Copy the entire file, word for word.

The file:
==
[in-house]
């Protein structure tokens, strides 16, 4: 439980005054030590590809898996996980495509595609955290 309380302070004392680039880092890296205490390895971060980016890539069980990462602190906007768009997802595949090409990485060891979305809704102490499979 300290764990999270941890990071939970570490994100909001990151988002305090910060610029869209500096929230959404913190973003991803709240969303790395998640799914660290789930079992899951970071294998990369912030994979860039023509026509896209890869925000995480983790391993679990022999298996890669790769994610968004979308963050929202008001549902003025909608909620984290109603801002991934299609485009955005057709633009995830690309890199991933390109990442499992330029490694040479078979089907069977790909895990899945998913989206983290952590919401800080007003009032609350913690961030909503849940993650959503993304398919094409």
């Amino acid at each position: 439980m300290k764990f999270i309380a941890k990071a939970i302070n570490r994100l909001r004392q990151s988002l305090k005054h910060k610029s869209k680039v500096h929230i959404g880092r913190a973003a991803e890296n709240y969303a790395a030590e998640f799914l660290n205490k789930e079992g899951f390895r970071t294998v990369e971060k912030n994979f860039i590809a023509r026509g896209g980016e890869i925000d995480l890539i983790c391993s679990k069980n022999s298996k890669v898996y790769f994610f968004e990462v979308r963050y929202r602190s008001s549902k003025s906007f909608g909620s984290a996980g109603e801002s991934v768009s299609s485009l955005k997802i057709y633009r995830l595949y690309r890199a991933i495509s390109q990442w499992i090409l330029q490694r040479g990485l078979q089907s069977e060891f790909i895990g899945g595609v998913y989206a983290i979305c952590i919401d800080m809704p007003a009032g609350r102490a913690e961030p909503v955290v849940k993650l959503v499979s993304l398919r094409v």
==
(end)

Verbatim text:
[in-house]
């Protein structure tokens, strides 16, 4: 439980005054030590590809898996996980495509595609955290 309380302070004392680039880092890296205490390895971060980016890539069980990462602190906007768009997802595949090409990485060891979305809704102490499979 300290764990999270941890990071939970570490994100909001990151988002305090910060610029869209500096929230959404913190973003991803709240969303790395998640799914660290789930079992899951970071294998990369912030994979860039023509026509896209890869925000995480983790391993679990022999298996890669790769994610968004979308963050929202008001549902003025909608909620984290109603801002991934299609485009955005057709633009995830690309890199991933390109990442499992330029490694040479078979089907069977790909895990899945998913989206983290952590919401800080007003009032609350913690961030909503849940993650959503993304398919094409």
């Amino acid at each position: 439980m300290k764990f999270i309380a941890k990071a939970i302070n570490r994100l909001r004392q990151s988002l305090k005054h910060k610029s869209k680039v500096h929230i959404g880092r913190a973003a991803e890296n709240y969303a790395a030590e998640f799914l660290n205490k789930e079992g899951f390895r970071t294998v990369e971060k912030n994979f860039i590809a023509r026509g896209g980016e890869i925000d995480l890539i983790c391993s679990k069980n022999s298996k890669v898996y790769f994610f968004e990462v979308r963050y929202r602190s008001s549902k003025s906007f909608g909620s984290a996980g109603e801002s991934v768009s299609s485009l955005k997802i057709y633009r995830l595949y690309r890199a991933i495509s390109q990442w499992i090409l330029q490694r040479g990485l078979q089907s069977e060891f790909i895990g899945g595609v998913y989206a983290i979305c952590i919401d800080m809704p007003a009032g609350r102490a913690e961030p909503v955290v849940k993650l959503v499979s993304l398919r094409v």